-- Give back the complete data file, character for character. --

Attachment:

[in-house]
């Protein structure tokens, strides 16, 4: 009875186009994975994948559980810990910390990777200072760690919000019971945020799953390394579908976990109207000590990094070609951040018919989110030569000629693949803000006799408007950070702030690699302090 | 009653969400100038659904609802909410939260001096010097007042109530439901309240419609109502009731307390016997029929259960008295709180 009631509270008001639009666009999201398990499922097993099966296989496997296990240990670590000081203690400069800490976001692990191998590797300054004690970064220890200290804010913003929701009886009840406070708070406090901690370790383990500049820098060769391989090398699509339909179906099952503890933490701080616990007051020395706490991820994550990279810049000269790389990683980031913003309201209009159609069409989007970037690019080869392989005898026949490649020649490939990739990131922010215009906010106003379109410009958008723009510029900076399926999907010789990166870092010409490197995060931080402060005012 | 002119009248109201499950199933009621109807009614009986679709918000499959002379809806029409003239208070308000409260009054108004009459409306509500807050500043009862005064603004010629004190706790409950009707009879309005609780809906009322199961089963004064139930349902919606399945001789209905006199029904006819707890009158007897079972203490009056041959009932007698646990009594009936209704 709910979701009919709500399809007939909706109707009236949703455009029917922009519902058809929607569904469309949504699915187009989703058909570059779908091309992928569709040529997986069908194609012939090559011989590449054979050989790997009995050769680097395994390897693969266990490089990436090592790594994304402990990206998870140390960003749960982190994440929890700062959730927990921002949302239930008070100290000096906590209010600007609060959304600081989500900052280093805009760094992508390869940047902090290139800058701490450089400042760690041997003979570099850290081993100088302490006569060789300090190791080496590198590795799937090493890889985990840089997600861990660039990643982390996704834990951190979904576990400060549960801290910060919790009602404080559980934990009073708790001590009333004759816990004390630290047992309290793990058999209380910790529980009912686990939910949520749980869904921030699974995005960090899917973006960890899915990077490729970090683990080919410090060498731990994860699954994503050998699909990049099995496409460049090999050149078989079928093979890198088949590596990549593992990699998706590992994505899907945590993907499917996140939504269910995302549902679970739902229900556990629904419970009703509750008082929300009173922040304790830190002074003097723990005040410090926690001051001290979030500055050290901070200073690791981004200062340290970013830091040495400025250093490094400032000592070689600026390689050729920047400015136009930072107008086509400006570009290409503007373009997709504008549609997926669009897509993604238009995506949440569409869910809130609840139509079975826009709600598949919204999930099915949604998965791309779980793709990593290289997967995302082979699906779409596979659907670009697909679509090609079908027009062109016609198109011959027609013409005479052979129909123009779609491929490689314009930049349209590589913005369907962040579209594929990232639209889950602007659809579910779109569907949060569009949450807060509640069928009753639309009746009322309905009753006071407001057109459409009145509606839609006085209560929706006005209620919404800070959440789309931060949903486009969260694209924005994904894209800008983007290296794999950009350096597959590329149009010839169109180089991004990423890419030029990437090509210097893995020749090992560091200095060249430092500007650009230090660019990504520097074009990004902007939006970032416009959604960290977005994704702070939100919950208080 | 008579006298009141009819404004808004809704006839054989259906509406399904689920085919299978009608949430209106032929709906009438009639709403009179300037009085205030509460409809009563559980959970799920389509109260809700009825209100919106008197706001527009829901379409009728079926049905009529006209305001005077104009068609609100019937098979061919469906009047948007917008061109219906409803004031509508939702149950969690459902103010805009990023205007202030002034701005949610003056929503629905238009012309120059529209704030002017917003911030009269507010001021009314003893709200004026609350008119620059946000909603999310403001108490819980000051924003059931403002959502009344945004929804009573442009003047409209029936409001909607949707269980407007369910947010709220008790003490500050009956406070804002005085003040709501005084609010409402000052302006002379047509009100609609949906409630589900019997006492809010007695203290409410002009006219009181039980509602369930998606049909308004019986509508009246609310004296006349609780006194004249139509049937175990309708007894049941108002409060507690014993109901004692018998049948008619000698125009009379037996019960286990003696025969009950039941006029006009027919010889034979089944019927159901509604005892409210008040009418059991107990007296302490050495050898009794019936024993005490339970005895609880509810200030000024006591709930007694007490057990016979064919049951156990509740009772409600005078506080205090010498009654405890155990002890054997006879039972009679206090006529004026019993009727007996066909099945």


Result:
[in-house]
């Protein structure tokens, strides 16, 4: 009875186009994975994948559980810990910390990777200072760690919000019971945020799953390394579908976990109207000590990094070609951040018919989110030569000629693949803000006799408007950070702030690699302090 | 009653969400100038659904609802909410939260001096010097007042109530439901309240419609109502009731307390016997029929259960008295709180 009631509270008001639009666009999201398990499922097993099966296989496997296990240990670590000081203690400069800490976001692990191998590797300054004690970064220890200290804010913003929701009886009840406070708070406090901690370790383990500049820098060769391989090398699509339909179906099952503890933490701080616990007051020395706490991820994550990279810049000269790389990683980031913003309201209009159609069409989007970037690019080869392989005898026949490649020649490939990739990131922010215009906010106003379109410009958008723009510029900076399926999907010789990166870092010409490197995060931080402060005012 | 002119009248109201499950199933009621109807009614009986679709918000499959002379809806029409003239208070308000409260009054108004009459409306509500807050500043009862005064603004010629004190706790409950009707009879309005609780809906009322199961089963004064139930349902919606399945001789209905006199029904006819707890009158007897079972203490009056041959009932007698646990009594009936209704 709910979701009919709500399809007939909706109707009236949703455009029917922009519902058809929607569904469309949504699915187009989703058909570059779908091309992928569709040529997986069908194609012939090559011989590449054979050989790997009995050769680097395994390897693969266990490089990436090592790594994304402990990206998870140390960003749960982190994440929890700062959730927990921002949302239930008070100290000096906590209010600007609060959304600081989500900052280093805009760094992508390869940047902090290139800058701490450089400042760690041997003979570099850290081993100088302490006569060789300090190791080496590198590795799937090493890889985990840089997600861990660039990643982390996704834990951190979904576990400060549960801290910060919790009602404080559980934990009073708790001590009333004759816990004390630290047992309290793990058999209380910790529980009912686990939910949520749980869904921030699974995005960090899917973006960890899915990077490729970090683990080919410090060498731990994860699954994503050998699909990049099995496409460049090999050149078989079928093979890198088949590596990549593992990699998706590992994505899907945590993907499917996140939504269910995302549902679970739902229900556990629904419970009703509750008082929300009173922040304790830190002074003097723990005040410090926690001051001290979030500055050290901070200073690791981004200062340290970013830091040495400025250093490094400032000592070689600026390689050729920047400015136009930072107008086509400006570009290409503007373009997709504008549609997926669009897509993604238009995506949440569409869910809130609840139509079975826009709600598949919204999930099915949604998965791309779980793709990593290289997967995302082979699906779409596979659907670009697909679509090609079908027009062109016609198109011959027609013409005479052979129909123009779609491929490689314009930049349209590589913005369907962040579209594929990232639209889950602007659809579910779109569907949060569009949450807060509640069928009753639309009746009322309905009753006071407001057109459409009145509606839609006085209560929706006005209620919404800070959440789309931060949903486009969260694209924005994904894209800008983007290296794999950009350096597959590329149009010839169109180089991004990423890419030029990437090509210097893995020749090992560091200095060249430092500007650009230090660019990504520097074009990004902007939006970032416009959604960290977005994704702070939100919950208080 | 008579006298009141009819404004808004809704006839054989259906509406399904689920085919299978009608949430209106032929709906009438009639709403009179300037009085205030509460409809009563559980959970799920389509109260809700009825209100919106008197706001527009829901379409009728079926049905009529006209305001005077104009068609609100019937098979061919469906009047948007917008061109219906409803004031509508939702149950969690459902103010805009990023205007202030002034701005949610003056929503629905238009012309120059529209704030002017917003911030009269507010001021009314003893709200004026609350008119620059946000909603999310403001108490819980000051924003059931403002959502009344945004929804009573442009003047409209029936409001909607949707269980407007369910947010709220008790003490500050009956406070804002005085003040709501005084609010409402000052302006002379047509009100609609949906409630589900019997006492809010007695203290409410002009006219009181039980509602369930998606049909308004019986509508009246609310004296006349609780006194004249139509049937175990309708007894049941108002409060507690014993109901004692018998049948008619000698125009009379037996019960286990003696025969009950039941006029006009027919010889034979089944019927159901509604005892409210008040009418059991107990007296302490050495050898009794019936024993005490339970005895609880509810200030000024006591709930007694007490057990016979064919049951156990509740009772409600005078506080205090010498009654405890155990002890054997006879039972009679206090006529004026019993009727007996066909099945």